He picked up the ball about 35 yards from goal, burst forward and, after a quick look up, unleashed a rasping shot which dipped, swirled and swerved beyond the despairing left hand of David McGurn and into the top-right corner of the goal. Kris Faulds, the 17-year-old substitute, had just rescued an unlikely point for Falkirk with his first senior goal.
A trick of the acoustics at Stark's Park lends every clearance, every thudded header, a deep, bassy echo. When Faulds let fly, the low thump of boot meeting ball echoed around the stadium, before the home fans gasped and then let out a collective sigh. The chance to move within two points of Hamilton, the SPFL Championship leaders, had vanished in the time it took to swing a right foot. "It was a wonder strike," admitted Grant Murray, the Raith Rovers manager.
"You could hit that 30 times and it wouldn't go in," said defender Dougie Hill. "We were comfortable, but the boy's hit a great strike. It's just the rub of the green. Last kick of the ball and it feels like a defeat."
Raith had been meandering towards the 1-0 win, solid in defence and at times dynamic in attack, with Joe Cardle spraying the ball nonchalantly across the pitch. The mercurial winger draws the eye; trudging through matches, angrily shaking his fists, berating the referee, tearing at his floppy hair like an annoyed, young Hugh Grant. His delivery, though, is anything but wooden and, after Greig Spence had won a second-minute corner, Cardle drove the ball into the area. Falkirk's defence were hapless in clearing and Grant Anderson rattled in from around six yards.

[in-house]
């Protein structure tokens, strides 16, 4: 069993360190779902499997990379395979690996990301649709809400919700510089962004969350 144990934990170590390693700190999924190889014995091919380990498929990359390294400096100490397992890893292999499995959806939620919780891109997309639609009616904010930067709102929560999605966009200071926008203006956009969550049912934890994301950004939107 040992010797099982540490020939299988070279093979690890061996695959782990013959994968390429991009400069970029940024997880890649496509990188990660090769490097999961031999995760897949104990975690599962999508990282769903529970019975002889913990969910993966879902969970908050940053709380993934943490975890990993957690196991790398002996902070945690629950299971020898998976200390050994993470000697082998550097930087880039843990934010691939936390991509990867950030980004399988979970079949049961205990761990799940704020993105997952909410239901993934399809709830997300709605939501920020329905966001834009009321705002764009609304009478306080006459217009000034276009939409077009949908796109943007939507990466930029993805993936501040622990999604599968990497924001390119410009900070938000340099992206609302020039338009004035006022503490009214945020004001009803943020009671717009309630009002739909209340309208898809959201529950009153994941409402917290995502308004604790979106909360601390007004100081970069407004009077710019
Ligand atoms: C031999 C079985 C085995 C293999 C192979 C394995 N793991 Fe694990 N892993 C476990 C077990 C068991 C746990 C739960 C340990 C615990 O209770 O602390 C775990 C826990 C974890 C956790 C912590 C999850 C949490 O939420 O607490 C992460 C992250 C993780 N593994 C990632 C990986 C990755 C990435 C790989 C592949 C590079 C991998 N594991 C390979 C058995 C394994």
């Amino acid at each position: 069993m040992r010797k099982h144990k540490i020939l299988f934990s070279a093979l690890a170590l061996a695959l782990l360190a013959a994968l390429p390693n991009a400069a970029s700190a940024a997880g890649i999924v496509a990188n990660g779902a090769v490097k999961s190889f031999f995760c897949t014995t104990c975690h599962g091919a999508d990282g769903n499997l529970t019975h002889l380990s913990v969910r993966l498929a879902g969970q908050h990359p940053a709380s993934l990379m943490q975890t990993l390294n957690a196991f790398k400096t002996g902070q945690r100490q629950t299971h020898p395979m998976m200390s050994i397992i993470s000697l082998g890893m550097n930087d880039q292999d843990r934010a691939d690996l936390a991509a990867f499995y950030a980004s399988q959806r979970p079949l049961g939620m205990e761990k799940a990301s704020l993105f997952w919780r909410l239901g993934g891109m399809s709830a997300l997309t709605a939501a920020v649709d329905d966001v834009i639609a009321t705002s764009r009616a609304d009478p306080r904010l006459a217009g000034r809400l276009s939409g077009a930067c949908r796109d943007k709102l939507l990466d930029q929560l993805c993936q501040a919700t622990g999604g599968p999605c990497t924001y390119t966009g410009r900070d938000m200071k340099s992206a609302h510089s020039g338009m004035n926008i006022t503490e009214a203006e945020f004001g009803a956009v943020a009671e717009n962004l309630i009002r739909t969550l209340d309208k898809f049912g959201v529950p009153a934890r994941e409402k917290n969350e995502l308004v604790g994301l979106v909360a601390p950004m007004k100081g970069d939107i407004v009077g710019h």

As the afternoon wore on and the sun dipped below the overhanging roof of the main stand, roasted spectators were forced to shed their jumpers and scarves and put their hands to their foreheads to catch a squinted glimpse of the action. It was like sitting an old, baked stadium in the Algarve, although a quick glance at the pasty faces in the press box was enough to dispel the notion.
A little after half-time, however, Raith weaved together a move full of exotic flair. It started on the halfway line, Calum Elliot backheeling the ball between a couple of defenders and emerging beyond them. His lay-off found Cardle, who jinked past another pair. Pass, pass again, and the ball arrived with Anderson, whose spindly right leg swung back and sent the ball towards the back post where Greig Spence was only denied by a superb Michael McGovern stop. It could have rendered the late drama irrelevant.
This was Faulds' day, though. "He's been a little off since pre-season," said his manager, Gary Locke. "I spoke to him, and testament to him, he's gone away and worked his nuts off. And that's what I've said to him: 'this is through your hard work.'"